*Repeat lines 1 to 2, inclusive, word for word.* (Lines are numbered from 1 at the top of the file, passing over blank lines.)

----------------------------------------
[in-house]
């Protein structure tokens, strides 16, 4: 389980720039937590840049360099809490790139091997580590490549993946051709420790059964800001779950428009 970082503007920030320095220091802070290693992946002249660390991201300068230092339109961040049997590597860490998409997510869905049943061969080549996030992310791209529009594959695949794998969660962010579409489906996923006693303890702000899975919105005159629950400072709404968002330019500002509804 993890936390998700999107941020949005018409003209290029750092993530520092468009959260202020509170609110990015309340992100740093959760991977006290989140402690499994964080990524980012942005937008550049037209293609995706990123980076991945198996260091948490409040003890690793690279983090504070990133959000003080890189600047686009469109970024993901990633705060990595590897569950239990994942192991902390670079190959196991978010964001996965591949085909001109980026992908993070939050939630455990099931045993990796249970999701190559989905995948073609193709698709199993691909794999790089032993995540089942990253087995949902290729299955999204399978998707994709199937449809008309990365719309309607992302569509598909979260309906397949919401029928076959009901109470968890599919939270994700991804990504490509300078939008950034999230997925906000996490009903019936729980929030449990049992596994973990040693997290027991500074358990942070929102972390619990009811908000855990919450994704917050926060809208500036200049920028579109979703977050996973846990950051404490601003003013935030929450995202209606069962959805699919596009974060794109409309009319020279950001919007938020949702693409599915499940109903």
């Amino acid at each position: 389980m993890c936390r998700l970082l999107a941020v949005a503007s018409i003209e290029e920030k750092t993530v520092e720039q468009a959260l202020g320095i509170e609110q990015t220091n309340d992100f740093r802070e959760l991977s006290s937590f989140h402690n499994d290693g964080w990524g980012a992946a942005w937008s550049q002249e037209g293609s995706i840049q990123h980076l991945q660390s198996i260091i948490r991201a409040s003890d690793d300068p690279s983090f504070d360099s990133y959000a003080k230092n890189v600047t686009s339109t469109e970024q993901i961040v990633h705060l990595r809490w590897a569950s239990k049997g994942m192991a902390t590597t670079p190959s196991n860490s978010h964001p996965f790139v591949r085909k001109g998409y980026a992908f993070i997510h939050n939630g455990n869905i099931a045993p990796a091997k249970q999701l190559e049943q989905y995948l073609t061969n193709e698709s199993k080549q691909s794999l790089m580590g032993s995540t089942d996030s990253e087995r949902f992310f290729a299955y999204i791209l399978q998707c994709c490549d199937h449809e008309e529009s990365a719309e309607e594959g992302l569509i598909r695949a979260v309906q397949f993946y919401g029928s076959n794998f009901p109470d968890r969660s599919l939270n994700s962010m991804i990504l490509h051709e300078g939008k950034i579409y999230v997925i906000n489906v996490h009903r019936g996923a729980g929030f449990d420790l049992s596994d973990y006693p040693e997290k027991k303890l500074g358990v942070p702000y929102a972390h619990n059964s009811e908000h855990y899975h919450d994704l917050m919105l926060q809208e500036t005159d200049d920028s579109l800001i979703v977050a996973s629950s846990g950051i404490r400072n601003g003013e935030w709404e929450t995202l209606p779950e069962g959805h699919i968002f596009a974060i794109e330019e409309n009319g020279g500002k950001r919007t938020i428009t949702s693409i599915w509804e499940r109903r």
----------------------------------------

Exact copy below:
[in-house]
């Protein structure tokens, strides 16, 4: 389980720039937590840049360099809490790139091997580590490549993946051709420790059964800001779950428009 970082503007920030320095220091802070290693992946002249660390991201300068230092339109961040049997590597860490998409997510869905049943061969080549996030992310791209529009594959695949794998969660962010579409489906996923006693303890702000899975919105005159629950400072709404968002330019500002509804 993890936390998700999107941020949005018409003209290029750092993530520092468009959260202020509170609110990015309340992100740093959760991977006290989140402690499994964080990524980012942005937008550049037209293609995706990123980076991945198996260091948490409040003890690793690279983090504070990133959000003080890189600047686009469109970024993901990633705060990595590897569950239990994942192991902390670079190959196991978010964001996965591949085909001109980026992908993070939050939630455990099931045993990796249970999701190559989905995948073609193709698709199993691909794999790089032993995540089942990253087995949902290729299955999204399978998707994709199937449809008309990365719309309607992302569509598909979260309906397949919401029928076959009901109470968890599919939270994700991804990504490509300078939008950034999230997925906000996490009903019936729980929030449990049992596994973990040693997290027991500074358990942070929102972390619990009811908000855990919450994704917050926060809208500036200049920028579109979703977050996973846990950051404490601003003013935030929450995202209606069962959805699919596009974060794109409309009319020279950001919007938020949702693409599915499940109903």